We were treated to a heavy snowfall. It stayed for a week, but now is gone. It was a nice lead up to the seasonal festival here in the hills, where the soundless blanket of frozen crystals fell from the air. It seemed as if we were living in a scene from a Christmas card.
I am old enough to remember snowfalls that almost completely buried the houses where I lived, and which endured for many months. Temporary ski slopes were created in the unlikeliest of places, and I used to go sledding almost every day. Most of the roads were impassable for traffic, so walking to school and back was akin to embarking on an arctic expedition, which came complete with freezing flurries, and howling winds. Also ambushes, and pitched snowball battles with rivals from other schools. That was 62/3. Winters have never been so good since.
One day, I was having a go on my best friend’s freshly waxed sled on the street where he lived. Face first, and like a torpedo, I flew down the hill unstoppably towards the junction at the end, accompanied only by the cold wind singing in my ears. The road down there must have been gritted that morning, because I realised suddenly as I cleared the street, that my head was about to collide with the front wheel of a moving car. He must have been the first driver on that road in months. I just glimpsed the shock on his face, when at the instant his wheel should have crushed my head, I was lifted up by the collar of my coat, still clutching the sled, and was placed standing safely on the side of the icy road. This all happened in the blink of an eye. Thinking that my friend had somehow rescued me, I turned and shouted a heartfelt thanks, but there was nobody there. My friend was a quarter of a mile away. The car slid to a halt, and the driver got out. He said nothing, just gawked at me in what looked like complete disbelief, tinged perhaps with a little bit of fear. Cognitive dissonance, I suppose. Then he drove away, and I never saw him again.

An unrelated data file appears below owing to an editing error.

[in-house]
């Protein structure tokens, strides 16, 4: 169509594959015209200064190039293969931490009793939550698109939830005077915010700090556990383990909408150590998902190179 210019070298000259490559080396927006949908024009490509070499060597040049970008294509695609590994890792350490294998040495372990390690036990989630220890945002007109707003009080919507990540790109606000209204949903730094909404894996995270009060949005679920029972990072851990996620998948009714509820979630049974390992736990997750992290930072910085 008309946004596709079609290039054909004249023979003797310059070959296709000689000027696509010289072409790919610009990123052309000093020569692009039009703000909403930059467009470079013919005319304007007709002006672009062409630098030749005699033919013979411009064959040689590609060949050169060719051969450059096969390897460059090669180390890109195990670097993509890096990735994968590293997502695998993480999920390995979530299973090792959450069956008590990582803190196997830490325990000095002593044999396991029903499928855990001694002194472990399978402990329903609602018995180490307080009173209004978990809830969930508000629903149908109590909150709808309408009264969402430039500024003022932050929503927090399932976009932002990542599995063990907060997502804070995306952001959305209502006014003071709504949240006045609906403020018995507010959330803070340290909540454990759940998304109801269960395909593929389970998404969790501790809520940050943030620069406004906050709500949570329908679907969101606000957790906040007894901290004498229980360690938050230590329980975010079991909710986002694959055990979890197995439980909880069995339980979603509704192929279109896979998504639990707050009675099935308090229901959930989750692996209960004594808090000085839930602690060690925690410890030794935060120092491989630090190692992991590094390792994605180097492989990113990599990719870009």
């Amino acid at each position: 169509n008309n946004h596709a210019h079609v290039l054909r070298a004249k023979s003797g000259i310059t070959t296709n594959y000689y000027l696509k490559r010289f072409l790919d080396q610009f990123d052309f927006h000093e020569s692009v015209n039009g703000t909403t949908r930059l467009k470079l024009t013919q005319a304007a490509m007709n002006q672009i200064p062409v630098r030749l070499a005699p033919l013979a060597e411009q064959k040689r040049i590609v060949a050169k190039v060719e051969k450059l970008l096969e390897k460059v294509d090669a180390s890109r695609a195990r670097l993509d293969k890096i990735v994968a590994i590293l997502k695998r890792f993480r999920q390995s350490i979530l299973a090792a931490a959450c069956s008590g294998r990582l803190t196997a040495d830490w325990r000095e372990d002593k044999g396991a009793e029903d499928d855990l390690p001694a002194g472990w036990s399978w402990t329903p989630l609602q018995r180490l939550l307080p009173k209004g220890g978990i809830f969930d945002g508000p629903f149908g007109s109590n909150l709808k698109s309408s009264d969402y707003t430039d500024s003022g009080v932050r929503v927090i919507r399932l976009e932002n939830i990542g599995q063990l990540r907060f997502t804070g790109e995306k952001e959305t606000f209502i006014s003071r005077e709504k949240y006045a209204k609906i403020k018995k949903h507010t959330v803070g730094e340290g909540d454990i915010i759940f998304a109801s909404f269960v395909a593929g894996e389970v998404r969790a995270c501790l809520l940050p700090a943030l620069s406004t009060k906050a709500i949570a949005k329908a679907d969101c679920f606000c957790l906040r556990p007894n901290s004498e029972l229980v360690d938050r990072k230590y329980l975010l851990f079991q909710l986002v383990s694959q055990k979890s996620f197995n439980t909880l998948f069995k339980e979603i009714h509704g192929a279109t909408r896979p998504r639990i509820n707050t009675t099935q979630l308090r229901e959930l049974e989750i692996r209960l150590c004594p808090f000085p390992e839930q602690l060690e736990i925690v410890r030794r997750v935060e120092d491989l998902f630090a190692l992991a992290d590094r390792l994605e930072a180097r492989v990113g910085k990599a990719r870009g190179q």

My friend was greatly puzzled, but after an excited debriefing session, we agreed that for us, angels are proven, and nothing would ever take that knowledge away from us. We were nine.
Countless, I’m sure, are the numbers of people, who have, and who will experience such things, and although we live in a world that prefers us to keep it all to ourselves, we will alway know what is really true – and so will our angels. And that has to be a blessing.
I wish you all a blessed Christmas, and a safe and holy season in the arms of the giver of life. Let us remember in our hearts, all those who will not have it so good, and perhaps find time to reflect on the ebb and flow of things that cannot be quantified by any organ other than the heart.
On the Eve of the Winter Solstice, Peace from Amras.
Soundlessly they go,
the herons passing by:
arrows of snow
filling the sky.
― Yamazaki Sōkan (1464-1552), loose translation by Michael R. Burch